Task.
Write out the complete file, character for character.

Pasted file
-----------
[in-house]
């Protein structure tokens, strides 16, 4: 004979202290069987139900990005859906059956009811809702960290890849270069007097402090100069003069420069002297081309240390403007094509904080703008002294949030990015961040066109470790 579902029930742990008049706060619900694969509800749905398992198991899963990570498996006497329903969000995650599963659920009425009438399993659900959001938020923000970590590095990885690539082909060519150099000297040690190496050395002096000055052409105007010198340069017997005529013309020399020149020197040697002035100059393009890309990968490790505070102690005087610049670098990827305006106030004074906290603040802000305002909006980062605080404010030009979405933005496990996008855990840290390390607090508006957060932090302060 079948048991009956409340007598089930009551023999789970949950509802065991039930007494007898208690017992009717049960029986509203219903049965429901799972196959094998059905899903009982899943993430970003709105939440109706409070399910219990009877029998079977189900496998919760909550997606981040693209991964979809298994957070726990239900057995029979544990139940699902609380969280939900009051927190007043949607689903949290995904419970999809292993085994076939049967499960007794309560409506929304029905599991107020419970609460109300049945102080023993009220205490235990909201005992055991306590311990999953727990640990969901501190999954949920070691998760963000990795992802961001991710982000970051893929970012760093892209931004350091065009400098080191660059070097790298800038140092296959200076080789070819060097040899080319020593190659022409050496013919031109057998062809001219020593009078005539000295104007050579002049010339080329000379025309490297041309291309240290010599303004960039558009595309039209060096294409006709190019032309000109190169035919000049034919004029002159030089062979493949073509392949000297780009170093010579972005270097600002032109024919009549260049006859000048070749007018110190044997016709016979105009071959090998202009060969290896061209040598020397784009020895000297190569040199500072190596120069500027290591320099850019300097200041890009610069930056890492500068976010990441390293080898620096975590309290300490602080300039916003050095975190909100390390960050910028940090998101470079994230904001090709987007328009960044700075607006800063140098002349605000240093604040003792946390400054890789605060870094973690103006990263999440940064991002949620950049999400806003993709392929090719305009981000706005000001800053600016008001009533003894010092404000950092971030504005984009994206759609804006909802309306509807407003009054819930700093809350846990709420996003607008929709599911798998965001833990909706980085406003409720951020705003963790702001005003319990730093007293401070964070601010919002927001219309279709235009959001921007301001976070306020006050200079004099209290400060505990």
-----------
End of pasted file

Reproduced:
[in-house]
């Protein structure tokens, strides 16, 4: 004979202290069987139900990005859906059956009811809702960290890849270069007097402090100069003069420069002297081309240390403007094509904080703008002294949030990015961040066109470790 579902029930742990008049706060619900694969509800749905398992198991899963990570498996006497329903969000995650599963659920009425009438399993659900959001938020923000970590590095990885690539082909060519150099000297040690190496050395002096000055052409105007010198340069017997005529013309020399020149020197040697002035100059393009890309990968490790505070102690005087610049670098990827305006106030004074906290603040802000305002909006980062605080404010030009979405933005496990996008855990840290390390607090508006957060932090302060 079948048991009956409340007598089930009551023999789970949950509802065991039930007494007898208690017992009717049960029986509203219903049965429901799972196959094998059905899903009982899943993430970003709105939440109706409070399910219990009877029998079977189900496998919760909550997606981040693209991964979809298994957070726990239900057995029979544990139940699902609380969280939900009051927190007043949607689903949290995904419970999809292993085994076939049967499960007794309560409506929304029905599991107020419970609460109300049945102080023993009220205490235990909201005992055991306590311990999953727990640990969901501190999954949920070691998760963000990795992802961001991710982000970051893929970012760093892209931004350091065009400098080191660059070097790298800038140092296959200076080789070819060097040899080319020593190659022409050496013919031109057998062809001219020593009078005539000295104007050579002049010339080329000379025309490297041309291309240290010599303004960039558009595309039209060096294409006709190019032309000109190169035919000049034919004029002159030089062979493949073509392949000297780009170093010579972005270097600002032109024919009549260049006859000048070749007018110190044997016709016979105009071959090998202009060969290896061209040598020397784009020895000297190569040199500072190596120069500027290591320099850019300097200041890009610069930056890492500068976010990441390293080898620096975590309290300490602080300039916003050095975190909100390390960050910028940090998101470079994230904001090709987007328009960044700075607006800063140098002349605000240093604040003792946390400054890789605060870094973690103006990263999440940064991002949620950049999400806003993709392929090719305009981000706005000001800053600016008001009533003894010092404000950092971030504005984009994206759609804006909802309306509807407003009054819930700093809350846990709420996003607008929709599911798998965001833990909706980085406003409720951020705003963790702001005003319990730093007293401070964070601010919002927001219309279709235009959001921007301001976070306020006050200079004099209290400060505990």